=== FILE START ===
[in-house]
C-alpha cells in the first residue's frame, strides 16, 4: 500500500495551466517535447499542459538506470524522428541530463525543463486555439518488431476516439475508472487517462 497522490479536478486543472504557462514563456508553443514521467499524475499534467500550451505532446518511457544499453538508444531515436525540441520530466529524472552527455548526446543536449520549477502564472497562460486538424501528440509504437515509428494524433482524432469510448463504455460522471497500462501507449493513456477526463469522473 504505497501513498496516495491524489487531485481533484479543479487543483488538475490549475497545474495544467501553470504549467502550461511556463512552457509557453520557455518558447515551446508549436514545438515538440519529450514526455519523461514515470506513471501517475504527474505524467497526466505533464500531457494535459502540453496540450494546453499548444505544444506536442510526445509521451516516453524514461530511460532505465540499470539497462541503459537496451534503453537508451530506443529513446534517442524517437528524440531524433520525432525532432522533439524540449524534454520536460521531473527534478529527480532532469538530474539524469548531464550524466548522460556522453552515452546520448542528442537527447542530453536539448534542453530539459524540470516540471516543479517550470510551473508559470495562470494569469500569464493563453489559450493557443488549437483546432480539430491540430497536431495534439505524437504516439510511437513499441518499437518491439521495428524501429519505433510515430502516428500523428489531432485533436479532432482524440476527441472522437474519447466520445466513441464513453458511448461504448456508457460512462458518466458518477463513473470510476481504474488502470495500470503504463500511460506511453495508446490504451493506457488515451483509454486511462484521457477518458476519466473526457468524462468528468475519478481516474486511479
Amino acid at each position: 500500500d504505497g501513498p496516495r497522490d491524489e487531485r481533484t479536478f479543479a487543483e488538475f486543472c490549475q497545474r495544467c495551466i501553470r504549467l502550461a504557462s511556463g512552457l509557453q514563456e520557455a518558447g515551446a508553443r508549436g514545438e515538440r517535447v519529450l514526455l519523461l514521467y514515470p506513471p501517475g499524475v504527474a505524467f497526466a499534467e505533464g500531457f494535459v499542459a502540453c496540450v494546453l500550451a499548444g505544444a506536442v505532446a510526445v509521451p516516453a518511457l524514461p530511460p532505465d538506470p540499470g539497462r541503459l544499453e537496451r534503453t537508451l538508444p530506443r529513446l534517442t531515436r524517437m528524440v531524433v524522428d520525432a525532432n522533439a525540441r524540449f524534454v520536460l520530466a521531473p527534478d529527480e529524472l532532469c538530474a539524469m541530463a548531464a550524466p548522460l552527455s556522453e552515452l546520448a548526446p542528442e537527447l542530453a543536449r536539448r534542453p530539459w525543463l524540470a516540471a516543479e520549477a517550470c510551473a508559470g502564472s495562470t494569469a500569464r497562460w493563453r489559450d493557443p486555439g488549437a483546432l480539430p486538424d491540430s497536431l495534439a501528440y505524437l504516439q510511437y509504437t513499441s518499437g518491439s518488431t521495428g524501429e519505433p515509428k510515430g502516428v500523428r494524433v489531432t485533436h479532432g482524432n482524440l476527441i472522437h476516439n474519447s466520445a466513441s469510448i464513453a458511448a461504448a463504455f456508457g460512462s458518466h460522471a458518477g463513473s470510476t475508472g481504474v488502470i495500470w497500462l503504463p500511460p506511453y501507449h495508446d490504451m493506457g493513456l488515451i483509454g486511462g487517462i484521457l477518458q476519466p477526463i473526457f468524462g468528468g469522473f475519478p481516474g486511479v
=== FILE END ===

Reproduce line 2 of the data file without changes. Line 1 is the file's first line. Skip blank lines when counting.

C-alpha cells in the first residue's frame, strides 16, 4: 500500500495551466517535447499542459538506470524522428541530463525543463486555439518488431476516439475508472487517462 497522490479536478486543472504557462514563456508553443514521467499524475499534467500550451505532446518511457544499453538508444531515436525540441520530466529524472552527455548526446543536449520549477502564472497562460486538424501528440509504437515509428494524433482524432469510448463504455460522471497500462501507449493513456477526463469522473 504505497501513498496516495491524489487531485481533484479543479487543483488538475490549475497545474495544467501553470504549467502550461511556463512552457509557453520557455518558447515551446508549436514545438515538440519529450514526455519523461514515470506513471501517475504527474505524467497526466505533464500531457494535459502540453496540450494546453499548444505544444506536442510526445509521451516516453524514461530511460532505465540499470539497462541503459537496451534503453537508451530506443529513446534517442524517437528524440531524433520525432525532432522533439524540449524534454520536460521531473527534478529527480532532469538530474539524469548531464550524466548522460556522453552515452546520448542528442537527447542530453536539448534542453530539459524540470516540471516543479517550470510551473508559470495562470494569469500569464493563453489559450493557443488549437483546432480539430491540430497536431495534439505524437504516439510511437513499441518499437518491439521495428524501429519505433510515430502516428500523428489531432485533436479532432482524440476527441472522437474519447466520445466513441464513453458511448461504448456508457460512462458518466458518477463513473470510476481504474488502470495500470503504463500511460506511453495508446490504451493506457488515451483509454486511462484521457477518458476519466473526457468524462468528468475519478481516474486511479